Par dion1 le 22 February 2011 à 07:39
The Mudlarks (Luton, Bedfordshire, England)
1958 - Mutual Admiration Society / A New Love (Columbia DB4064)
1958 - Lollipop / Young Dove's Calling (Columbia DB4099)
1958 - Book Of Love /Yea, Yea (Columbia DB4133)
1958 - There's Never Been A Night / Lightnin' Never Strikes Twice (Columbia DB4190)
1958 - My Grandfather's Clock / Which Witch Doctor (Columbia DB4210)
1959 - The Love Game / Abdul The Bulbul Amer Cha Cha (Columbia DB4250)
1959 - Tell Him No / Time Flies (Columbia DB4291)
1959 - Waterloo / Mary (Columbia DB4331)
1959 - True Love, True Love / Tennessee (Columbia DB4374)
1960 - Candy / Never Marry A Fishmonger (Columbia DB4417)
1960 - You're Free To Go /(You've Got To) Move Two Mountains (Columbia DB4513)
1961 - When Mexico Gave Up The Rumba / Toy Balloon (Columbia DB4636)
1961 - The Mountain's High / Don't Gamble With Love (Columbia DB4708)
1962 - Coney Island Washboard / Them Twistin' Bones (Columbia DB4788)
1962 - Manana Pasado Manana / March Of The Broken Hearts (Columbia DB4861)
1962 - I've Been Everywhere / Just The Snap Of Your Fingers (Decca F11537)
1962 - The Little Cracked Bell Of San Raquel / La De Da (Decca F11601)
1964 - Walk Around / Here's Another Day (Fontana TF495)
1958 - The Mudlarks (with accompaniment by Ken Jones) (Columbia SEG7854)
There's Never Been A Night / Lollipop / Lightnin' Never Strikes Twice / Book Of Love
The Mudlarks were an unusual musical phenomenon in several ways. Unusually, the group were composed, at least for most of its lifetime, by real siblings- the children of the Mudd family from Luton in Bedforshire. Jeff, Fred and Mary are all alleged to have had jobs at the large Vauxhall motor plant which dominated the town.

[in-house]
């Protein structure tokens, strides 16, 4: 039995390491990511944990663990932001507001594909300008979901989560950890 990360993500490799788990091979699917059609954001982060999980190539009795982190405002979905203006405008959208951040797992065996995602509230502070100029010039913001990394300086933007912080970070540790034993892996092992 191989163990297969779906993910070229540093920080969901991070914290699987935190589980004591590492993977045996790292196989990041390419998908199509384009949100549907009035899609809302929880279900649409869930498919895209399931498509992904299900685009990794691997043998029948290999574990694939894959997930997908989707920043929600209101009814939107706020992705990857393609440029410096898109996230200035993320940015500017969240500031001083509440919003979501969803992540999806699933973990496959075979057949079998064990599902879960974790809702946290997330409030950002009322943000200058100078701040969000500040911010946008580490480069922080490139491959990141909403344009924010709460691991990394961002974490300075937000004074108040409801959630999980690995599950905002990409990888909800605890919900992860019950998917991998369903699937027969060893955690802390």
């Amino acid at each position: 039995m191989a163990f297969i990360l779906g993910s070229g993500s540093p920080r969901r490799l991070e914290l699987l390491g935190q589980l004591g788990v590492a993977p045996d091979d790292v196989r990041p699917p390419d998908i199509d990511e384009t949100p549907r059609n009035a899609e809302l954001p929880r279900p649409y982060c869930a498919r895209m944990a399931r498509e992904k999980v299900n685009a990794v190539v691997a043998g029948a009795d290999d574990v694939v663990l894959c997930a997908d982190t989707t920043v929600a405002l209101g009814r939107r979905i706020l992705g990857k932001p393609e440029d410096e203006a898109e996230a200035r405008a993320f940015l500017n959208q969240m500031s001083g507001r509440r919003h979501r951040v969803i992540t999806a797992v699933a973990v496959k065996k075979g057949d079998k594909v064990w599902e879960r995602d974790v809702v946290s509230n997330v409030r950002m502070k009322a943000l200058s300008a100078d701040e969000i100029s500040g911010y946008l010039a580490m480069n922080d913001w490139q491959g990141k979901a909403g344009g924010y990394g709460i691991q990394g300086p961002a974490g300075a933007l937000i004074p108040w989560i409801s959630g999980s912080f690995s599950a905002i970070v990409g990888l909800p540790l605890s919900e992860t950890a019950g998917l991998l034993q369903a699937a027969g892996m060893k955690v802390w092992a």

However, they spent their spare time singing together whenever the opportunity arose. They enjoyed singing the kind of pop tunes that were to become popular during the second half of the 1950s- not quite rock and roll, and not conventional ballads either.
Their's was an up-beat novelty style and it attracted the attention of David Jacobs who had only recently established himself as a top disc jockey at the BBC. After an appearance on the the seminal "6-5 Special" TV show, a recording contract with Columbia quickly followed.
The Mudlarks' first release didn't sell well, but their second, the novelty "Lollipop" (a cover of a record by Americans, Ronald and Ruby), went almost to the top despite having another cover version from U.S. four-piece girl group, "The Chordettes" close behind.
They chose another US number for their next release. Despite this being a doowop number, from the deeper voiced US group "The Monotones", they successfully transformed it into another novelty and again managed the top ten.
Sadly, this was to be their last major hit on record although the group remained popular until well into the 1960s. Despite the fact that record buyers seem to have gradually lost their taste for the pop novelties that the Mudlarks were so good at producing, the group remain one of those that surely pioneered the emergence of a new UK grown sound. http://www.45-rpm.org.uk/dirm/mudlarks.htm
Lollipop Book Of Love
Which Witch Doctor Time Flies
You're Free To Go My Grandfathers Clock
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